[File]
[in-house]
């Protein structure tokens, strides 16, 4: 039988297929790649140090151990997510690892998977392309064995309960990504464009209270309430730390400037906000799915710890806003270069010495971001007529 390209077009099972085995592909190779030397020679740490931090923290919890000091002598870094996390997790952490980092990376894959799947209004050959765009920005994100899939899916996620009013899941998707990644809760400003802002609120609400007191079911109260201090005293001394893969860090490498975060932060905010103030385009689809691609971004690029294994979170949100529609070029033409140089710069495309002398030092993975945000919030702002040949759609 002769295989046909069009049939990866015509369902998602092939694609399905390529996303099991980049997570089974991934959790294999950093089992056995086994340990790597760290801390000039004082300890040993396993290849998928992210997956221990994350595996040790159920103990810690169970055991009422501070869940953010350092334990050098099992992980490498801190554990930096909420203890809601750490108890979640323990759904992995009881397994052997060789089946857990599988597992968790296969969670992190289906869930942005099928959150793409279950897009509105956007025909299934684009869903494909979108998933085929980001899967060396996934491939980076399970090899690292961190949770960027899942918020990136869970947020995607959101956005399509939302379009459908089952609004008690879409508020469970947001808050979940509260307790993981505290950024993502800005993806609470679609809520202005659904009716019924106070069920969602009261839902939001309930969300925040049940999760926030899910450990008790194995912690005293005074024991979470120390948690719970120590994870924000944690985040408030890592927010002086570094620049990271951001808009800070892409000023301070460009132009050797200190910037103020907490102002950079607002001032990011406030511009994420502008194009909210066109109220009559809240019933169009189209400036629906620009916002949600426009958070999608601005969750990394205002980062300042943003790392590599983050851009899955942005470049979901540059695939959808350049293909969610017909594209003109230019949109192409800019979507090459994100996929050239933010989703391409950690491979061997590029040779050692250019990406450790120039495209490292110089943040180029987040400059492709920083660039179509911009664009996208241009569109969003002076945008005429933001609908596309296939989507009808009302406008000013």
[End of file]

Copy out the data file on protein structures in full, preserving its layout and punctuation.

[in-house]
């Protein structure tokens, strides 16, 4: 039988297929790649140090151990997510690892998977392309064995309960990504464009209270309430730390400037906000799915710890806003270069010495971001007529 390209077009099972085995592909190779030397020679740490931090923290919890000091002598870094996390997790952490980092990376894959799947209004050959765009920005994100899939899916996620009013899941998707990644809760400003802002609120609400007191079911109260201090005293001394893969860090490498975060932060905010103030385009689809691609971004690029294994979170949100529609070029033409140089710069495309002398030092993975945000919030702002040949759609 002769295989046909069009049939990866015509369902998602092939694609399905390529996303099991980049997570089974991934959790294999950093089992056995086994340990790597760290801390000039004082300890040993396993290849998928992210997956221990994350595996040790159920103990810690169970055991009422501070869940953010350092334990050098099992992980490498801190554990930096909420203890809601750490108890979640323990759904992995009881397994052997060789089946857990599988597992968790296969969670992190289906869930942005099928959150793409279950897009509105956007025909299934684009869903494909979108998933085929980001899967060396996934491939980076399970090899690292961190949770960027899942918020990136869970947020995607959101956005399509939302379009459908089952609004008690879409508020469970947001808050979940509260307790993981505290950024993502800005993806609470679609809520202005659904009716019924106070069920969602009261839902939001309930969300925040049940999760926030899910450990008790194995912690005293005074024991979470120390948690719970120590994870924000944690985040408030890592927010002086570094620049990271951001808009800070892409000023301070460009132009050797200190910037103020907490102002950079607002001032990011406030511009994420502008194009909210066109109220009559809240019933169009189209400036629906620009916002949600426009958070999608601005969750990394205002980062300042943003790392590599983050851009899955942005470049979901540059695939959808350049293909969610017909594209003109230019949109192409800019979507090459994100996929050239933010989703391409950690491979061997590029040779050692250019990406450790120039495209490292110089943040180029987040400059492709920083660039179509911009664009996208241009569109969003002076945008005429933001609908596309296939989507009808009302406008000013």